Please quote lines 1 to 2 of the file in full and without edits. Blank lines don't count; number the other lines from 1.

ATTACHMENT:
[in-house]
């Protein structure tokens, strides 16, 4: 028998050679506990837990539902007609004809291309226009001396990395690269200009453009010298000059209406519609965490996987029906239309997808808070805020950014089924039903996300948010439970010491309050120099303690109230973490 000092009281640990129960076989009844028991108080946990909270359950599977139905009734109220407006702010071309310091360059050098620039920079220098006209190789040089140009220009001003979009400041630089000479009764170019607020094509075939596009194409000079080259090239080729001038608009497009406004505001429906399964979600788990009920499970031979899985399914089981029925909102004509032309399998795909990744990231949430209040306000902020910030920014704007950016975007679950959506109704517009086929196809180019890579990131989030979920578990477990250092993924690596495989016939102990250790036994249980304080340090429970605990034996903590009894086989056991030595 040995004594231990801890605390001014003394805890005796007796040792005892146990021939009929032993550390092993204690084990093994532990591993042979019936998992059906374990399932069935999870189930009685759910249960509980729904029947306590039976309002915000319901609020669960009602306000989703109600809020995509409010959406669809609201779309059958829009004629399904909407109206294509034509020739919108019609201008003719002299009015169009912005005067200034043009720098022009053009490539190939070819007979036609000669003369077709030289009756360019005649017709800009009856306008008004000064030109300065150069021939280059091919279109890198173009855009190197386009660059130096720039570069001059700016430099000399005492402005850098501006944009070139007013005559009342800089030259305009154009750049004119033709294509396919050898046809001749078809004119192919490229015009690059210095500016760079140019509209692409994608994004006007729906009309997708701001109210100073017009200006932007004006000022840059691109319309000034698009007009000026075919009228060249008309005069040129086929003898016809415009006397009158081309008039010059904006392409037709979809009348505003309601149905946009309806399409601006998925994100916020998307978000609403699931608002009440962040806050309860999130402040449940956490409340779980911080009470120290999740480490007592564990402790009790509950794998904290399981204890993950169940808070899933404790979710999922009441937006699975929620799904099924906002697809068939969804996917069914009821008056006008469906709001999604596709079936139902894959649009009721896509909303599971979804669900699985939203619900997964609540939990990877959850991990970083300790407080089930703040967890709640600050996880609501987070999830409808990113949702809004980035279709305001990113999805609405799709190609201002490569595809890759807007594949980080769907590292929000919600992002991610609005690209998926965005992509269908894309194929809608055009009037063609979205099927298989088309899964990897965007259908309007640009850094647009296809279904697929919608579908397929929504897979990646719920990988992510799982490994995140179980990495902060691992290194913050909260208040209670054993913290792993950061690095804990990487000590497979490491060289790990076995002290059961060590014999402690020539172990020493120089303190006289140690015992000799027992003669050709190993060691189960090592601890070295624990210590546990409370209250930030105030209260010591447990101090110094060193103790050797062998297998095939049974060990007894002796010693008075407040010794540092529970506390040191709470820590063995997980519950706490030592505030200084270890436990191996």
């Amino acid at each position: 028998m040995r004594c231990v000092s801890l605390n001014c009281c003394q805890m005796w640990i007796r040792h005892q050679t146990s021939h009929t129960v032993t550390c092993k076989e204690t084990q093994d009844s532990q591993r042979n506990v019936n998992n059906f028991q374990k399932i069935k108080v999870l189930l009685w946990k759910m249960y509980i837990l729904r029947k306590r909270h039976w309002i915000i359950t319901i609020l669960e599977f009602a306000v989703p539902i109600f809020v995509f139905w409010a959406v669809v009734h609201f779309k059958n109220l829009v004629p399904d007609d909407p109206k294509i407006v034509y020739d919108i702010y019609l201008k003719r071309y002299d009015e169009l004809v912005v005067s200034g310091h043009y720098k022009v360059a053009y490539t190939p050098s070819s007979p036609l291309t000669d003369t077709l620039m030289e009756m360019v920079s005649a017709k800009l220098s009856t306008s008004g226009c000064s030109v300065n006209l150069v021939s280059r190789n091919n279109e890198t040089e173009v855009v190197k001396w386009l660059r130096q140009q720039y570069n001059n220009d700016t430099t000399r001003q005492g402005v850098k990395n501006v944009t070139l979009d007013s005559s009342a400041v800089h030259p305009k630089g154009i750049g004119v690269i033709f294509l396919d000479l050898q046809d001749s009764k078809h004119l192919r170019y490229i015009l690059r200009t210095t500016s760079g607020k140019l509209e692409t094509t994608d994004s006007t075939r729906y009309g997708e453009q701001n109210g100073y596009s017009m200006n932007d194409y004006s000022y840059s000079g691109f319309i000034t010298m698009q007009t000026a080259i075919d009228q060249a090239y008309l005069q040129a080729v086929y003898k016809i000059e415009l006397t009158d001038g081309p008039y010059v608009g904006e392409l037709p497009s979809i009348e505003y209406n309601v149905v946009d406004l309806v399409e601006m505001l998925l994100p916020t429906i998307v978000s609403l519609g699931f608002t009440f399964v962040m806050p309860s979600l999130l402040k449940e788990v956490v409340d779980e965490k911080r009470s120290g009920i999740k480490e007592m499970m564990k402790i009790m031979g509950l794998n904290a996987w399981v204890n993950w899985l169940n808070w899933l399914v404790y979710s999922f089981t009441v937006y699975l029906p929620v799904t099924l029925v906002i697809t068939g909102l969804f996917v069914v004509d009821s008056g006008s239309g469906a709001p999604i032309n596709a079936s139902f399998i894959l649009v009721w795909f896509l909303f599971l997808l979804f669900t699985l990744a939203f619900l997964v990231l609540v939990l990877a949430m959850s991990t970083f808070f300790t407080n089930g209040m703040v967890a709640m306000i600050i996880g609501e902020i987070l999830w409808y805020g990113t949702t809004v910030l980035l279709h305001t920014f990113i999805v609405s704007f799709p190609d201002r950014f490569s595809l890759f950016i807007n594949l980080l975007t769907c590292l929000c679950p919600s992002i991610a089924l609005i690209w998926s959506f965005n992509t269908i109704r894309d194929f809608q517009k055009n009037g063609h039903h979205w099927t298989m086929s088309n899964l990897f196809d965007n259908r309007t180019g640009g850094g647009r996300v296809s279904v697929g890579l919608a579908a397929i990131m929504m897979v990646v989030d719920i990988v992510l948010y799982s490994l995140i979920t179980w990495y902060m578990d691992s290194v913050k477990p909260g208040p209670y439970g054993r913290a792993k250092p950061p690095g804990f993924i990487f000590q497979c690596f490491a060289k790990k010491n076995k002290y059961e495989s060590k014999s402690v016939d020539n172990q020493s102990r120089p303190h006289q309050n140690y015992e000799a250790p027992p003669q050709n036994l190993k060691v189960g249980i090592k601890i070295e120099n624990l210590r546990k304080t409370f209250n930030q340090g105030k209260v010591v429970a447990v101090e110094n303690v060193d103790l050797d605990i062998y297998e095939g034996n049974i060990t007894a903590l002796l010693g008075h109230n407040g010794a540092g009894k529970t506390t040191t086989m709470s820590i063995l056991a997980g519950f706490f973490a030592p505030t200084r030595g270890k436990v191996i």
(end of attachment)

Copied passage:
[in-house]
């Protein structure tokens, strides 16, 4: 028998050679506990837990539902007609004809291309226009001396990395690269200009453009010298000059209406519609965490996987029906239309997808808070805020950014089924039903996300948010439970010491309050120099303690109230973490 000092009281640990129960076989009844028991108080946990909270359950599977139905009734109220407006702010071309310091360059050098620039920079220098006209190789040089140009220009001003979009400041630089000479009764170019607020094509075939596009194409000079080259090239080729001038608009497009406004505001429906399964979600788990009920499970031979899985399914089981029925909102004509032309399998795909990744990231949430209040306000902020910030920014704007950016975007679950959506109704517009086929196809180019890579990131989030979920578990477990250092993924690596495989016939102990250790036994249980304080340090429970605990034996903590009894086989056991030595 040995004594231990801890605390001014003394805890005796007796040792005892146990021939009929032993550390092993204690084990093994532990591993042979019936998992059906374990399932069935999870189930009685759910249960509980729904029947306590039976309002915000319901609020669960009602306000989703109600809020995509409010959406669809609201779309059958829009004629399904909407109206294509034509020739919108019609201008003719002299009015169009912005005067200034043009720098022009053009490539190939070819007979036609000669003369077709030289009756360019005649017709800009009856306008008004000064030109300065150069021939280059091919279109890198173009855009190197386009660059130096720039570069001059700016430099000399005492402005850098501006944009070139007013005559009342800089030259305009154009750049004119033709294509396919050898046809001749078809004119192919490229015009690059210095500016760079140019509209692409994608994004006007729906009309997708701001109210100073017009200006932007004006000022840059691109319309000034698009007009000026075919009228060249008309005069040129086929003898016809415009006397009158081309008039010059904006392409037709979809009348505003309601149905946009309806399409601006998925994100916020998307978000609403699931608002009440962040806050309860999130402040449940956490409340779980911080009470120290999740480490007592564990402790009790509950794998904290399981204890993950169940808070899933404790979710999922009441937006699975929620799904099924906002697809068939969804996917069914009821008056006008469906709001999604596709079936139902894959649009009721896509909303599971979804669900699985939203619900997964609540939990990877959850991990970083300790407080089930703040967890709640600050996880609501987070999830409808990113949702809004980035279709305001990113999805609405799709190609201002490569595809890759807007594949980080769907590292929000919600992002991610609005690209998926965005992509269908894309194929809608055009009037063609979205099927298989088309899964990897965007259908309007640009850094647009296809279904697929919608579908397929929504897979990646719920990988992510799982490994995140179980990495902060691992290194913050909260208040209670054993913290792993950061690095804990990487000590497979490491060289790990076995002290059961060590014999402690020539172990020493120089303190006289140690015992000799027992003669050709190993060691189960090592601890070295624990210590546990409370209250930030105030209260010591447990101090110094060193103790050797062998297998095939049974060990007894002796010693008075407040010794540092529970506390040191709470820590063995997980519950706490030592505030200084270890436990191996």